Simptoms, tests, diagnostics
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Rheumatoid arthritis (RA) is an immune system disease whichattacks the tissues in the body. Early symptoms of RA affect joints in the hand, wrist, knees,ankles, and feet and include pain, swelling, and stiffness of the joints. Severe symptoms include loss of joint movement and even joint deformity. It is possible for the disease to go into remission causing the pain and swelling in early stages to disappear. However, those symptomswill appear again later.

When diagnosing this disease there are several tests that come into play. One of those is a blood test that confirms whether a person is seropositive or seronegative. Being seropositive does not mean that you absolutely have RA; it does help determine conclusively that a person has the disease when other tests show a similar outcome.

What Does it Mean to be Seropositive?

To determine if a person is seropositive for RA, a doctor will order a blood test. The blood test is used to help medical experts find two proteins: rheumatoid factor (RF) and anti-CCP. When either of these proteins are present in the blood test it may indicate that RA is present in the body. However, being seropositive does not conclusively diagnose RA. Seropositivity simply means that there is significant evidence to continue investigating the disease.

The Difference Between Seropositive and Seronegative Tests

Seropositive patients are more likely to develop more serious diseases and to have extra-articular complications than those who are seronegative. Neither test conclusively determine if a person has RA, but they do help to increase the probability of the existence of the disease.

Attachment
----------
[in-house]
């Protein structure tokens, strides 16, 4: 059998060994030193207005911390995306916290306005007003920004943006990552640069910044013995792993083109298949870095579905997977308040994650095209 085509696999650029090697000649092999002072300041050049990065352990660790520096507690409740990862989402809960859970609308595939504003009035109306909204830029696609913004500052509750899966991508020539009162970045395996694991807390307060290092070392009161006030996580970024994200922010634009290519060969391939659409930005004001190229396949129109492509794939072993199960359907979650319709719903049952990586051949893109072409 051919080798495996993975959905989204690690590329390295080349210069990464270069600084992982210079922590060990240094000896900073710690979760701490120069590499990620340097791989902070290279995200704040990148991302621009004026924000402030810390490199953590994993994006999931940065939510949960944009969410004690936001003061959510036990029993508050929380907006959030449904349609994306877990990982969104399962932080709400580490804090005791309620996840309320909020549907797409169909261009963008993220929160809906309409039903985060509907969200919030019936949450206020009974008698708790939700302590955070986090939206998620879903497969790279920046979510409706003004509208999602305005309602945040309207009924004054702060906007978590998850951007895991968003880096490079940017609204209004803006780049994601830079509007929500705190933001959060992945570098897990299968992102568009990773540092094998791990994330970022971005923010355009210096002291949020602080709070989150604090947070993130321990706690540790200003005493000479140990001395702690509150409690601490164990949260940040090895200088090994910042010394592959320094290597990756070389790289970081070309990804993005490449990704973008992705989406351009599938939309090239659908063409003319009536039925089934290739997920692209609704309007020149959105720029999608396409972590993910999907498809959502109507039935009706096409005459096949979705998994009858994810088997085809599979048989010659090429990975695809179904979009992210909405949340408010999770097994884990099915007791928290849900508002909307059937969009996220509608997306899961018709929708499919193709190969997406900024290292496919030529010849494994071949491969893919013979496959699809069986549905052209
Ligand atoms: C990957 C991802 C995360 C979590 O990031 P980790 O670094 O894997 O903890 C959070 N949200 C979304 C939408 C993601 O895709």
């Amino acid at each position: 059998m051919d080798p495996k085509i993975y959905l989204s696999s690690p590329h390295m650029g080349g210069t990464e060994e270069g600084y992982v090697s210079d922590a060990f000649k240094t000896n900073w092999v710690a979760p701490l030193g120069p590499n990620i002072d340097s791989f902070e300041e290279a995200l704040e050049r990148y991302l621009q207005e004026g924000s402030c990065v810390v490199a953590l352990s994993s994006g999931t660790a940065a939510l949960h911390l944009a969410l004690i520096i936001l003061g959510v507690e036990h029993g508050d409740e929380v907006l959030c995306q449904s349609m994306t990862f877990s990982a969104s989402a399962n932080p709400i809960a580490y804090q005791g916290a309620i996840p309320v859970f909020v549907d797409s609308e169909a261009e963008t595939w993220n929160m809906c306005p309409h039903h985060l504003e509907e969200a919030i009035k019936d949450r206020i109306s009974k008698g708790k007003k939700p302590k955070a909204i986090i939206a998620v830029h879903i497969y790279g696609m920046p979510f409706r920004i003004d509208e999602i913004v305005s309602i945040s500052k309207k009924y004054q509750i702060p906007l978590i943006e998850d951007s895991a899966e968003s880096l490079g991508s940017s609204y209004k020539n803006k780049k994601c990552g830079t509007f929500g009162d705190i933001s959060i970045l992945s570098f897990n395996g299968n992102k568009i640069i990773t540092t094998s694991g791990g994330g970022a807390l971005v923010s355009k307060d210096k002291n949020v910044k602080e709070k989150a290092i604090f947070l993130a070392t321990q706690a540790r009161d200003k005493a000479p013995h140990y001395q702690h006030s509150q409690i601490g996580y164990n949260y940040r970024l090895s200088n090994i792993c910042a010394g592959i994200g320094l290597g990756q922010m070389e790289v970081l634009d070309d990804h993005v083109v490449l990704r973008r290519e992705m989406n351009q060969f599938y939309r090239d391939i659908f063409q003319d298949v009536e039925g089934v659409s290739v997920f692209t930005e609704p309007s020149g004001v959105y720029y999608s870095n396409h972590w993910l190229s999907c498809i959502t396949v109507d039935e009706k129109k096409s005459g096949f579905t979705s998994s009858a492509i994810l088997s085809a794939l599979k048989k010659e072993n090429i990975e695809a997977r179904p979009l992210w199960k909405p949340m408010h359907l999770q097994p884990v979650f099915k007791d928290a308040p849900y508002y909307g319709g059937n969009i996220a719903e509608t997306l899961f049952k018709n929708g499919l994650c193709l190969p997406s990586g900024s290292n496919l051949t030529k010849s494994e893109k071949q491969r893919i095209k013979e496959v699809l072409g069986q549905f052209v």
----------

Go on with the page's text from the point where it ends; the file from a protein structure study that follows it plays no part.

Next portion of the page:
What a Seropositive Test Does Not Tell Us

A test that is seropositive does not tell us whether someone conclusively has RA. It also does not tell us how extreme the disease will be for the person, though it may indicate that the symptoms will be more severe if one is seropositive. The test does not tell us how a person will respond to medications, though through time it has been found that people without both RF and anti-CCP have trouble responding to rituximab treatment.

Other Tests Given After Determining Seropositivity

Once it is determined that a person has RF and/or anti-CCP more tests will be given to help in diagnosing RA. Typically these tests check for inflammation in the joints. X-rays will also be used to diagnose any bone damage in the joint and extra-articular features of RA (e.g. features outside the joints) such as nodules.